By Chris Williams on April 3, 2017.

April showers bring May flowers…and maybe springtails!

Springtails are primitive creatures that used to belong to the insect group but now that lineage seems to be in dispute. They’re tiny (about 1/16-inch), soft-bodied and wingless, and come in a range of colors from pastel pink to black. They have 6 short legs and a pair of antennae but their main distinguishing feature is a “furcula” appendage under the tip of their abdomen. This is a spring-like lever that allows them to “jump” when disturbed, sometimes pretty significant distances for their size. Of course, you probably won’t see any of this unless you have really good eyesight or look at them under magnification.


Because springtails are soft-bodied, they dry out easily and require sites with high moisture. They are very common outdoors in soil, under bark, in leaf litter, etc., but are rarely seen. Homeowners usually first notice them when a roof or plumbing leak has kept surfaces damp in a hidden area. Suddenly there are dozens of tiny springtails. Some infestations are seasonal; certain areas become damp only during periods of excess rain or high humidity. Once the weather changes or the heat comes on, the area dries out and the springtails are gone, at least for the moment.

They also can be pests in new construction or renovated areas until the damp plaster, wallpaper, wallboard, and green lumber have dried out and lost their excess moisture. Springtails don’t damage the materials on which they are found since they feed on mold growing on the surface.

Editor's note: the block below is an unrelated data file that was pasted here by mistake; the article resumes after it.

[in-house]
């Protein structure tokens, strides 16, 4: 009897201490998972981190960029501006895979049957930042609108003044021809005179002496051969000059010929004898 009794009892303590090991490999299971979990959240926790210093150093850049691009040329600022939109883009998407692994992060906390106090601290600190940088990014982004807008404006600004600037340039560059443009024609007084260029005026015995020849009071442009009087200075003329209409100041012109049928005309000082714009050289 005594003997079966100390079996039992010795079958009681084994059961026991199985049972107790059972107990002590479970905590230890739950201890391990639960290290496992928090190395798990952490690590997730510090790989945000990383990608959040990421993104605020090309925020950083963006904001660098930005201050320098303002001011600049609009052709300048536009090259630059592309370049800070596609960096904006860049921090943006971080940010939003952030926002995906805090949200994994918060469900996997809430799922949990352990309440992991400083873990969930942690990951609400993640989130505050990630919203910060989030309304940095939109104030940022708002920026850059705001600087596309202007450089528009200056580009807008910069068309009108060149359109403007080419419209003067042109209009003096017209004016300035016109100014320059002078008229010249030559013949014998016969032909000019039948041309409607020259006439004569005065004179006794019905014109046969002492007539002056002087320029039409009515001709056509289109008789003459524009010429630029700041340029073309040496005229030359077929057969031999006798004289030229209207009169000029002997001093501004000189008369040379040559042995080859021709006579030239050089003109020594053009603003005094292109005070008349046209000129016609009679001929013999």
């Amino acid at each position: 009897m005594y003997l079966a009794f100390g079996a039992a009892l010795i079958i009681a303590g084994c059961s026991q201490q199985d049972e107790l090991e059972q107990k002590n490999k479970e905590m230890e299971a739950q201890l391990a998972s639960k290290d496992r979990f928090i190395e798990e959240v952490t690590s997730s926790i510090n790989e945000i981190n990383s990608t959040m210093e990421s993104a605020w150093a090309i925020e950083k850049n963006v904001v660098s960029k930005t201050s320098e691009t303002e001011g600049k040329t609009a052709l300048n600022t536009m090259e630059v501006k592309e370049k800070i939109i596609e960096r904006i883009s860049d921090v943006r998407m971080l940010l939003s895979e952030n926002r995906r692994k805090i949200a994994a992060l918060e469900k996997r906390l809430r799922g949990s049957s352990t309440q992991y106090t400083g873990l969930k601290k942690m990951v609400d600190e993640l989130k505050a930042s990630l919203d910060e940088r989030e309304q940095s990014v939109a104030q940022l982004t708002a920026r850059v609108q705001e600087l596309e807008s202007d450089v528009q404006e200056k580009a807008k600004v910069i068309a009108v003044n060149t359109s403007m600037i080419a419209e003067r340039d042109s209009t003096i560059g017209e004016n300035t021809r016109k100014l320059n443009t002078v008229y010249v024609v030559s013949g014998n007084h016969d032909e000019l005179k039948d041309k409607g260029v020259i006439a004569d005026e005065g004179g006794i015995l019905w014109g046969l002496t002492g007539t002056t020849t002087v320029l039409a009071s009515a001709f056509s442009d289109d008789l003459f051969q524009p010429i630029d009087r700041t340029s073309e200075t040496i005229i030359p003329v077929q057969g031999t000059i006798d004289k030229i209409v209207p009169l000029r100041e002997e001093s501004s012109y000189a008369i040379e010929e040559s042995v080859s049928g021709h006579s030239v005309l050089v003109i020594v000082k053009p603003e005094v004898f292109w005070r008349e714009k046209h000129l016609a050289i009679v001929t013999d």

Typical places to find springtails are in damp basements and crawlspaces, in damp wall voids or damp plaster, near sweating pipes or areas of heavy condensation, on rotting wood, in overwatered houseplants, floor drains, around leaky patio doors, and in under-sink cabinets, to name a few.


Springtail control often doesn’t require the use of insecticides. We can usually get rid of a springtail infestation fairly easily by tracking down the source of the excess moisture, correcting it, and then drying out the area. Sometimes there is no indoor source of moisture or springtails, instead they have found their way inside when conditions around the outside perimeter have become too dry or too wet. In this case, they won’t survive long indoors unless they can find a damp and moldy site that meets their high moisture requirements.

If spring means springtails in your home, give Colonial Pest a call. We can find the source of the problem and can advise you on how best to resolve it. If the moisture and mold can’t be controlled, we can treat the affected area with insecticides to eliminate the springtail population.

For more on springtails:

Photo Credit : Martin Cooper | CC BY 2.0



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